France’s BEA air accident investigation agency has released its serious incident report into the loss of control of an Air France Boeing 777 on November 11 while it was flying a Category III approach to Paris Charles de Gaulle Airport. During a go-around, the aircraft came within 63 feet of the ground before it established a positive climbout. The BEA said the pilot flying–the 14,370-hour captain–failed to execute the go-around according to Boeing procedures.
On February 20, the FAA issued a far-reaching final rule that will require helicopter operators, including air ambulance services, to abide by stricter flight rules and procedures that better prepare both pilots and helicopters for safer operations. Within 60 days, all operators will be required to use enhanced procedures for flying in challenging weather, at night, and when landing in remote locations.
Federal investigators are combing through the wreckage of a Beechcraft King Air B100 that crashed on February 19 while on approach to Pearland Regional Airport 17 miles south of Houston, Texas. Only the pilot was on board the aircraft when it reportedly overshot the runway during the first landing attempt in foggy weather. The aircraft crashed during a subsequent attempt to land visually.
The NBAA said March 1 is the application deadline for its annual Flying Safety award program, which recognizes member companies for exceptional achievement in maintaining safe flying operations. Awards will be presented this October at the association’s annual convention in Orlando, Fla.
Two flight attendants were injured on February 17 in separate onboard incidents. A Russian Ural Airlines attendant fell from an open cabin door during ground servicing in Dubai after a service vehicle struck the aircraft. Reports said the truck struck with enough force to move the aircraft 10 feet on the ground. In another incident, three United Airlines attendants were injured after their Boeing 737 encountered severe turbulence on approach to Billings, Mont. One attendant was critically injured, while the other two were treated and released from a local hospital.
Fresh pressure is being placed on the FAA to revise and finalize its 2010 notice of proposed rulemaking (NPRM) that would mandate the installation of helicopter terrain avoidance and warning systems (HTAWS) and radar altimeters on all U.S. emergency medical service (EMS) helicopters. The NPRM drew a firestorm of criticism from affected stakeholders for favoring high-cost solutions over less expensive, and some argued, more effective safety technology such as night-vision goggles (NVGs).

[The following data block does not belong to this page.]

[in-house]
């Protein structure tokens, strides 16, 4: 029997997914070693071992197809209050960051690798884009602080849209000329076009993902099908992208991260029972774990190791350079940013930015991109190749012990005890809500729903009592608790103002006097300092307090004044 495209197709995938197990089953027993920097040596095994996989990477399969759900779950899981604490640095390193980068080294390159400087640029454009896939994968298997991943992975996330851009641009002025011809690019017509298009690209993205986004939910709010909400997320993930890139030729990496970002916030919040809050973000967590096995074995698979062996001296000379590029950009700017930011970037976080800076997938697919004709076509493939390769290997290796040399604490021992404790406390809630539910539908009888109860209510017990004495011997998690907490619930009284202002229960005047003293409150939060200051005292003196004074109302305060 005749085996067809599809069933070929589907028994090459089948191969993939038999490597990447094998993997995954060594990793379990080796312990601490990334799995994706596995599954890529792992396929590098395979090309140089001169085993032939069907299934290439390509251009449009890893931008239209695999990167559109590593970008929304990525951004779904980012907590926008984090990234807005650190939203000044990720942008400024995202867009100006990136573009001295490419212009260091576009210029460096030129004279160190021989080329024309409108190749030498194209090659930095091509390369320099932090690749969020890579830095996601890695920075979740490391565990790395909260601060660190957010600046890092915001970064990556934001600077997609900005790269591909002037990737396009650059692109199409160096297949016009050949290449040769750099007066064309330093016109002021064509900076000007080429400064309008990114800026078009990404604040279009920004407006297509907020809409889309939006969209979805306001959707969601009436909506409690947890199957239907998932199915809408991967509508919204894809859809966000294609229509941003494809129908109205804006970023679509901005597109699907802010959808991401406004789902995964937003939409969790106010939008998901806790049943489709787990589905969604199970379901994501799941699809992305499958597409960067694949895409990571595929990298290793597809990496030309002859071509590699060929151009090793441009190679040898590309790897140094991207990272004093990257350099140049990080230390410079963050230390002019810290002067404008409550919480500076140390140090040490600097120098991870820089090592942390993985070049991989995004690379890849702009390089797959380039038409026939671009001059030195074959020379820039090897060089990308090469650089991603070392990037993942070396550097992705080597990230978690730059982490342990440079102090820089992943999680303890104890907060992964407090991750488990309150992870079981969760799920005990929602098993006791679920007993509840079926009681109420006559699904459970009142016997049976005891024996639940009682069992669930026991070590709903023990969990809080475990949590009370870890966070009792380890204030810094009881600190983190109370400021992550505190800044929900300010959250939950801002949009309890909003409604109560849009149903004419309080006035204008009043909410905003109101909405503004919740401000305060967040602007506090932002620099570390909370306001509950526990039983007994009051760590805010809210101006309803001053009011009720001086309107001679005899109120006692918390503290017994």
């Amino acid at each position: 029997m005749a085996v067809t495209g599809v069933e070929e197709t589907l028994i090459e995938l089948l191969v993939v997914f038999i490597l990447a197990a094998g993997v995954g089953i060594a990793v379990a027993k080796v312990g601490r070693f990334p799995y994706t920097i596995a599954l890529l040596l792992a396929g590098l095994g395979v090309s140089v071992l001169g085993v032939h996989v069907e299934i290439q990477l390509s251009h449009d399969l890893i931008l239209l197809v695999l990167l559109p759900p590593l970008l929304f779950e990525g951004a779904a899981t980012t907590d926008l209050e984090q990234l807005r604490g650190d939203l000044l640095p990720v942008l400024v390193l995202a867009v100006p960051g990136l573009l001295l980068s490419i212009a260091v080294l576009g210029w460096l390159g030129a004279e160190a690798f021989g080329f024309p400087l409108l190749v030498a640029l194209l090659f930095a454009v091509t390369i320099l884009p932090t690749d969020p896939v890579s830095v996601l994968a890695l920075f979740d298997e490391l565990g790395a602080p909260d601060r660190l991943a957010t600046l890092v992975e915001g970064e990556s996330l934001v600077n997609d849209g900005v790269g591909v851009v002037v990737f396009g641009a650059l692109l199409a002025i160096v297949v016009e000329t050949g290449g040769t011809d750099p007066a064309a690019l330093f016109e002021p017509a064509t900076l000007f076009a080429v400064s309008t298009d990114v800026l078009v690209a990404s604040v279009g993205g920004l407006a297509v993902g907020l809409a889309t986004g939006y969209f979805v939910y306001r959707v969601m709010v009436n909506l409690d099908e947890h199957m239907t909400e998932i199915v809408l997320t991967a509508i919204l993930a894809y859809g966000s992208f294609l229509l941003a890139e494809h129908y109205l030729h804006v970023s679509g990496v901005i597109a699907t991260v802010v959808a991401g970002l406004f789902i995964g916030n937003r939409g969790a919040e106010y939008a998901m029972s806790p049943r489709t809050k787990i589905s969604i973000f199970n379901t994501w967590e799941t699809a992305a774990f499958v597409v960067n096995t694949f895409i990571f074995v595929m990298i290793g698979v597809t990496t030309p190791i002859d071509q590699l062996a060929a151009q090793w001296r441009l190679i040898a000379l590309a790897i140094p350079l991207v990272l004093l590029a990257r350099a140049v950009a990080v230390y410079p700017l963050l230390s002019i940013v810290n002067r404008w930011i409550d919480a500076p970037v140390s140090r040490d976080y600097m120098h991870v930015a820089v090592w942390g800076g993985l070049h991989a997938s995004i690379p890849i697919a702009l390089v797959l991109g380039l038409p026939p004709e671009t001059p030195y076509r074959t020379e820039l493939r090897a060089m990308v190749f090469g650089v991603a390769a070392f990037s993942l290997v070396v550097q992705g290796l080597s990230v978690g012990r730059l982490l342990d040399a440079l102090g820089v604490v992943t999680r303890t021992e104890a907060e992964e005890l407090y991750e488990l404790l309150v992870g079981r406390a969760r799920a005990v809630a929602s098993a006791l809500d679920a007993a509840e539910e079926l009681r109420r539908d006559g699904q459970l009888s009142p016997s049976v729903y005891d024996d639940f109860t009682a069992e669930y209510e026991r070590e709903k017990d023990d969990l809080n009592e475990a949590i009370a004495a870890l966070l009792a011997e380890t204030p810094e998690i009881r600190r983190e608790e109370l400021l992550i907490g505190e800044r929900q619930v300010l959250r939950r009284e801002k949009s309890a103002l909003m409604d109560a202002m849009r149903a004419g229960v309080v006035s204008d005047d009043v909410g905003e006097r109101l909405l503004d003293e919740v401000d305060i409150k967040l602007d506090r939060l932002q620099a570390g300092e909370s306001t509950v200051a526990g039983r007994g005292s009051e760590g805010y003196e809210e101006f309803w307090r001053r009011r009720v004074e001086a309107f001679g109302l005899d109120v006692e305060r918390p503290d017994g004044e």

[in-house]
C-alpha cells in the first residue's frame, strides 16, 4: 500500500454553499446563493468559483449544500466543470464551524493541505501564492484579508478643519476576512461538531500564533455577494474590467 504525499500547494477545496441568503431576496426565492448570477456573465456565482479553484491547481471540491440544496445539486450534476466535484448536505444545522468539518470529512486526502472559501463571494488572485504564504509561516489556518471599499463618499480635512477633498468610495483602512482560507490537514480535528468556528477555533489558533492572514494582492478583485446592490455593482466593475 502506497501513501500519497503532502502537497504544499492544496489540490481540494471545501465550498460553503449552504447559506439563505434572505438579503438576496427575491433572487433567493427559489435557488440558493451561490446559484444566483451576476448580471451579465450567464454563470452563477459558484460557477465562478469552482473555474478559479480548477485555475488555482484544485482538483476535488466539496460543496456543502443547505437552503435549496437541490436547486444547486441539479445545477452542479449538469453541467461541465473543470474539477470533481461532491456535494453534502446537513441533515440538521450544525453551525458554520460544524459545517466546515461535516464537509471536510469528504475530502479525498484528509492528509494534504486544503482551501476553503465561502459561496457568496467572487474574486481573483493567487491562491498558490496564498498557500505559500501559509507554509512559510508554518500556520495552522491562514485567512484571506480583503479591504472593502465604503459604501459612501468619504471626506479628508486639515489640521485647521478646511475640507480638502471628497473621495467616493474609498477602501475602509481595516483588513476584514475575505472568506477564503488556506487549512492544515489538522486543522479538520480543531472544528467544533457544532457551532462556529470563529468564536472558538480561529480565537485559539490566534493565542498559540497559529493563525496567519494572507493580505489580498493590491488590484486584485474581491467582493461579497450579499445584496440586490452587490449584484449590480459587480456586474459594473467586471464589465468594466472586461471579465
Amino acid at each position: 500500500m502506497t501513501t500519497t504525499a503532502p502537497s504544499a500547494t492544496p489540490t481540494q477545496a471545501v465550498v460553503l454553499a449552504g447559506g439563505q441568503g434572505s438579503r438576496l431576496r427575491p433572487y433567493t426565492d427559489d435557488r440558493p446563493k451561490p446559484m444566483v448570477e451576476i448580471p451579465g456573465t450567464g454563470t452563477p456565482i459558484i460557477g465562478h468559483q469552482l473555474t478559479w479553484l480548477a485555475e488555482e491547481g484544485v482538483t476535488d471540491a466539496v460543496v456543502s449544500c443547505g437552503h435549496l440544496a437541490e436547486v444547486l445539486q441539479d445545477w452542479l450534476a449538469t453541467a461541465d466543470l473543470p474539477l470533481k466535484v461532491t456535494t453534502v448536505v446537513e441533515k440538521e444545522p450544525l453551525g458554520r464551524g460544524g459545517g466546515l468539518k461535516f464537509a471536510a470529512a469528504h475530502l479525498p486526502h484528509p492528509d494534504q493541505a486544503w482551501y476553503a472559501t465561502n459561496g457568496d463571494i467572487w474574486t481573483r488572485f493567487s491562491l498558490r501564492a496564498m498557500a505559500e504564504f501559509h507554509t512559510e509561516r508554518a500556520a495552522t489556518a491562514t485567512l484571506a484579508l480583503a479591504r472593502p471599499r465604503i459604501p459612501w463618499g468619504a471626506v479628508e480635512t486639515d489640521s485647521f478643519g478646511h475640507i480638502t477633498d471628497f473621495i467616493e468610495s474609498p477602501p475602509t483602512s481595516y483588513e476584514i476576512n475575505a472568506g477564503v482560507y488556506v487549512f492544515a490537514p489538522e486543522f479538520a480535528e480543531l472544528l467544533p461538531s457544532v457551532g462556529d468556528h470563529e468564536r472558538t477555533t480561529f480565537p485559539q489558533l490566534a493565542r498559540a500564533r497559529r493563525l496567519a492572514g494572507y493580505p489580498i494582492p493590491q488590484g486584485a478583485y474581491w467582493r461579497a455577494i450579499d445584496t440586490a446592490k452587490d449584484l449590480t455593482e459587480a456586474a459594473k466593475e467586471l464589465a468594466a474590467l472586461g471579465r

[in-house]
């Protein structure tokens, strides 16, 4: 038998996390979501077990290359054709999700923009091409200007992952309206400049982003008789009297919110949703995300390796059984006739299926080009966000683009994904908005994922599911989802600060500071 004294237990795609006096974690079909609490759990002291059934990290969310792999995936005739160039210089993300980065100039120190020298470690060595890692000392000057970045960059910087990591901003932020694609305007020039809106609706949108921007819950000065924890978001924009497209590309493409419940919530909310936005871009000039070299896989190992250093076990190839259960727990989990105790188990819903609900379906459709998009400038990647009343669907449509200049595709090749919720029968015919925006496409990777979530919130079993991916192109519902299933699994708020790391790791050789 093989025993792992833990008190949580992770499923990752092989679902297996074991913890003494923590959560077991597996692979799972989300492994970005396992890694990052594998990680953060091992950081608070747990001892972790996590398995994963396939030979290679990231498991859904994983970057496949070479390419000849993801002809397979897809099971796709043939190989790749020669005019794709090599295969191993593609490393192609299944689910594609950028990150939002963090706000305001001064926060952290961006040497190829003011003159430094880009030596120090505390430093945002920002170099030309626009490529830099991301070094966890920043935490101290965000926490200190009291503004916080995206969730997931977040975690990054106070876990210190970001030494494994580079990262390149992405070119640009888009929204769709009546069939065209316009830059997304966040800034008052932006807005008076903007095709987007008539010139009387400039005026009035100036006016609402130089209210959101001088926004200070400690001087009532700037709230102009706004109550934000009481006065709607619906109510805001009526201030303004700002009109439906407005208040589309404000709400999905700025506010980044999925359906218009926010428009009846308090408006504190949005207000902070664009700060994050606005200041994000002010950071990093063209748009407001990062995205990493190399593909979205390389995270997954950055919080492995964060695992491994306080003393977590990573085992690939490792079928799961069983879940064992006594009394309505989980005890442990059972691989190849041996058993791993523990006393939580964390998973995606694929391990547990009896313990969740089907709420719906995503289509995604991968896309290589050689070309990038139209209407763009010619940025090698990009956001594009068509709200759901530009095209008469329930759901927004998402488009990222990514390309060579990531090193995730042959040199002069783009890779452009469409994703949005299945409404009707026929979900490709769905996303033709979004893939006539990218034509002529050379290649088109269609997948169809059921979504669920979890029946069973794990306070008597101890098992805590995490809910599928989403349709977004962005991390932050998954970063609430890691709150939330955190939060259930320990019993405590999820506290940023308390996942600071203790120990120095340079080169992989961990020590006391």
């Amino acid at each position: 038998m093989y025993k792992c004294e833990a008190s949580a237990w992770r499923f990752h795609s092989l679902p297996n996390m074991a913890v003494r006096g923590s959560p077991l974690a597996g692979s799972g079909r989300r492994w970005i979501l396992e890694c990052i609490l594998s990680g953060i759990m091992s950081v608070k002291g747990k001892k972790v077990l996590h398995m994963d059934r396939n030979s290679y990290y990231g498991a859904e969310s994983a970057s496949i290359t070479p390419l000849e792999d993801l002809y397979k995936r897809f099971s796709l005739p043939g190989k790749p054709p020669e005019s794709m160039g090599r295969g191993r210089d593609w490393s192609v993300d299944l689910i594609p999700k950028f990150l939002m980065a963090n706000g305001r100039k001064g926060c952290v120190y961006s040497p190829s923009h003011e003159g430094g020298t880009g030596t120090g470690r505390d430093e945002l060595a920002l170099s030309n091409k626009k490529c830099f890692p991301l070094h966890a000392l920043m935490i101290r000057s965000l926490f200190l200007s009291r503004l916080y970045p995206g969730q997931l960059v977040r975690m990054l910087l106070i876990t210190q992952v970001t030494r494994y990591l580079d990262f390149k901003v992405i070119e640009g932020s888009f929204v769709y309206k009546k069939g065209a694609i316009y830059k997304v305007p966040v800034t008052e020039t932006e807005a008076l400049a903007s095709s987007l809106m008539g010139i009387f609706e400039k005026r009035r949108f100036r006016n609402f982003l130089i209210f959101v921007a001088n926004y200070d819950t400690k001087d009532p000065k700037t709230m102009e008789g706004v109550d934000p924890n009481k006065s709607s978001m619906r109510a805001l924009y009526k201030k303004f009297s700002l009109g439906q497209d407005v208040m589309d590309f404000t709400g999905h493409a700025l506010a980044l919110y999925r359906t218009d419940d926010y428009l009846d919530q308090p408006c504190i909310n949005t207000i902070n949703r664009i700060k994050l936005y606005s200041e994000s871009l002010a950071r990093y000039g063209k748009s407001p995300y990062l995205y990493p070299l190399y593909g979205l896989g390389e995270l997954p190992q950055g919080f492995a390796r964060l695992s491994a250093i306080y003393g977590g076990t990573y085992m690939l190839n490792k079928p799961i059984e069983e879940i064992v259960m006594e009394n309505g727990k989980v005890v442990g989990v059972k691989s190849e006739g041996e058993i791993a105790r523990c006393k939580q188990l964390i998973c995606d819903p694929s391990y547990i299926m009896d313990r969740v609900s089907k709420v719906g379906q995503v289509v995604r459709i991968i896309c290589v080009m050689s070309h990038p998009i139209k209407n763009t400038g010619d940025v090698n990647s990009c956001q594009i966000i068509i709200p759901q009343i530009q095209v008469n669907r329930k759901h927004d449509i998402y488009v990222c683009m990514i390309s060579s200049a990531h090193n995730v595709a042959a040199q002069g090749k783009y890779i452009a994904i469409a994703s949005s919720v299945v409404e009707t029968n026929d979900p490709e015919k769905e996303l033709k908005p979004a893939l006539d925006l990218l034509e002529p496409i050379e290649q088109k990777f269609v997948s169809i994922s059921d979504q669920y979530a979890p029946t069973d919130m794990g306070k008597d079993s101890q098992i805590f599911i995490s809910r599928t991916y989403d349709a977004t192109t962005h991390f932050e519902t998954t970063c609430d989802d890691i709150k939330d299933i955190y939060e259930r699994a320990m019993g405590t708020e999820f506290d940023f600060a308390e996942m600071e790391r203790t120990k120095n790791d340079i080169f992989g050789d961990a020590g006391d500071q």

The UK CAA unveiled a series of stringent measures today as a result of a review it launched last September to improve the safety of helicopter operations in the North Sea. These changes are expected to improve survivability after a ditching.
Bell Helicopter has sold two Bell 412EPIs and two 407GXs to Chongqing General Aviation, marking the first Bell helicopters to be used in China for parapublic missions, including firefighting and search-and-rescue. The four aircraft will serve the Chongqing Fire Fighting Department. “We are pleased to collaborate with Chongqing in its efforts to further its parapublic offerings,” said Chris Jaran, managing director for Bell Helicopter in China.
On February 17 the co-pilot of an Ethiopian Airlines Boeing 767 hijacked the aircraft single-handedly and flew to Geneva airport to seek political asylum. Although both Italian and French aircraft were scrambled to escort the 767, the fighters of the Swiss Air Force remained firmly on the ground. A Swiss air force spokesman confirmed that no interceptors were on alert at the time, as the air force operates to office hours only, or by special notification. However, the air force was keen to point out that it could have generated interceptor sorties given more warning.
The Helicopter Association International (HAI) will offer registered attendees no fewer than 44 educational seminars during the three-day event’s rotor safety challenge at next week’s Heli-Expo show in Anaheim, Calif. The event opens with NTSB-led sessions covering lessons learned from helicopter accidents in which investigators will look at the facts gathered through safety recommendations related to pilot training and helicopter maintenance.